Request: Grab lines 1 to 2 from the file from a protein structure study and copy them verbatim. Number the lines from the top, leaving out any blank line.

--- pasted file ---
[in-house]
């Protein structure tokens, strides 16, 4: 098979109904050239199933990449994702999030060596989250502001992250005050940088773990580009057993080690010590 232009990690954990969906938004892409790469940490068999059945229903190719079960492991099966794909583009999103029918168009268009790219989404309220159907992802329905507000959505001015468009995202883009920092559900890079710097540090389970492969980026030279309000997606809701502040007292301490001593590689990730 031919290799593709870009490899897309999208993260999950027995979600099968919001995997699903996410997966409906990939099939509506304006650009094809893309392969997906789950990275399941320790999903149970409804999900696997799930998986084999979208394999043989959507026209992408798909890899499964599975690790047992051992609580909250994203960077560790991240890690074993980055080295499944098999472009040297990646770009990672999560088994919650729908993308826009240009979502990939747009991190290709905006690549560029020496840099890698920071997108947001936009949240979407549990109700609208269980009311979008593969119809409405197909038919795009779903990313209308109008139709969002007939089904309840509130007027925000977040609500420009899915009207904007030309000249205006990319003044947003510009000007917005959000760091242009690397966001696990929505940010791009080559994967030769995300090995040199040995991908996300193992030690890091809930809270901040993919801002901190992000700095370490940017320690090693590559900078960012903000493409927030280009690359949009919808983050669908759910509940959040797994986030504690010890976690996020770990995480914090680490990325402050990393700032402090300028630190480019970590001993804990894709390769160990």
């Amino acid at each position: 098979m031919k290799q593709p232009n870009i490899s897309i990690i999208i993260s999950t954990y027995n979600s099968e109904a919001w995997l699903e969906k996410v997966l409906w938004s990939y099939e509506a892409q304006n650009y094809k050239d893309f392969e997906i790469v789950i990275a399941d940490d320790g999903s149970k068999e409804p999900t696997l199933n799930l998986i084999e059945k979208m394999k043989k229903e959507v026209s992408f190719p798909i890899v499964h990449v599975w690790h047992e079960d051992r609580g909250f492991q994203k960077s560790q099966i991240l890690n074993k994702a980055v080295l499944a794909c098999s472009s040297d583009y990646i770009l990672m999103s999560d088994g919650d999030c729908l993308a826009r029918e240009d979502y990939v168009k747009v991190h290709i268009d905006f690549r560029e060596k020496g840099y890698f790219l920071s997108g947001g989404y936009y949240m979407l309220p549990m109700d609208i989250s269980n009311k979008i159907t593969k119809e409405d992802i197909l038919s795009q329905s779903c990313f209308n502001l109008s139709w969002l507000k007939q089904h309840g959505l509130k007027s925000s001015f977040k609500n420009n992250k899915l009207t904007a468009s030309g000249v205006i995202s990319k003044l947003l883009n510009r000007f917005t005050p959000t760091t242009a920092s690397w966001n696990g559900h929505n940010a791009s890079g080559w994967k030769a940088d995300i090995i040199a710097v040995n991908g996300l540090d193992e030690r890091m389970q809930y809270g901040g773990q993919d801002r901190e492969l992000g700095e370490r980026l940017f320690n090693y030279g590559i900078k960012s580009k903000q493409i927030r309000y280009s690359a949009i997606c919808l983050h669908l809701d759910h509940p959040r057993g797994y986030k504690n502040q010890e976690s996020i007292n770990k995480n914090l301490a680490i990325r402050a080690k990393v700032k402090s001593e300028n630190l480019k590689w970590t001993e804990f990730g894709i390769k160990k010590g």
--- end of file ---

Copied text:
[in-house]
């Protein structure tokens, strides 16, 4: 098979109904050239199933990449994702999030060596989250502001992250005050940088773990580009057993080690010590 232009990690954990969906938004892409790469940490068999059945229903190719079960492991099966794909583009999103029918168009268009790219989404309220159907992802329905507000959505001015468009995202883009920092559900890079710097540090389970492969980026030279309000997606809701502040007292301490001593590689990730 031919290799593709870009490899897309999208993260999950027995979600099968919001995997699903996410997966409906990939099939509506304006650009094809893309392969997906789950990275399941320790999903149970409804999900696997799930998986084999979208394999043989959507026209992408798909890899499964599975690790047992051992609580909250994203960077560790991240890690074993980055080295499944098999472009040297990646770009990672999560088994919650729908993308826009240009979502990939747009991190290709905006690549560029020496840099890698920071997108947001936009949240979407549990109700609208269980009311979008593969119809409405197909038919795009779903990313209308109008139709969002007939089904309840509130007027925000977040609500420009899915009207904007030309000249205006990319003044947003510009000007917005959000760091242009690397966001696990929505940010791009080559994967030769995300090995040199040995991908996300193992030690890091809930809270901040993919801002901190992000700095370490940017320690090693590559900078960012903000493409927030280009690359949009919808983050669908759910509940959040797994986030504690010890976690996020770990995480914090680490990325402050990393700032402090300028630190480019970590001993804990894709390769160990």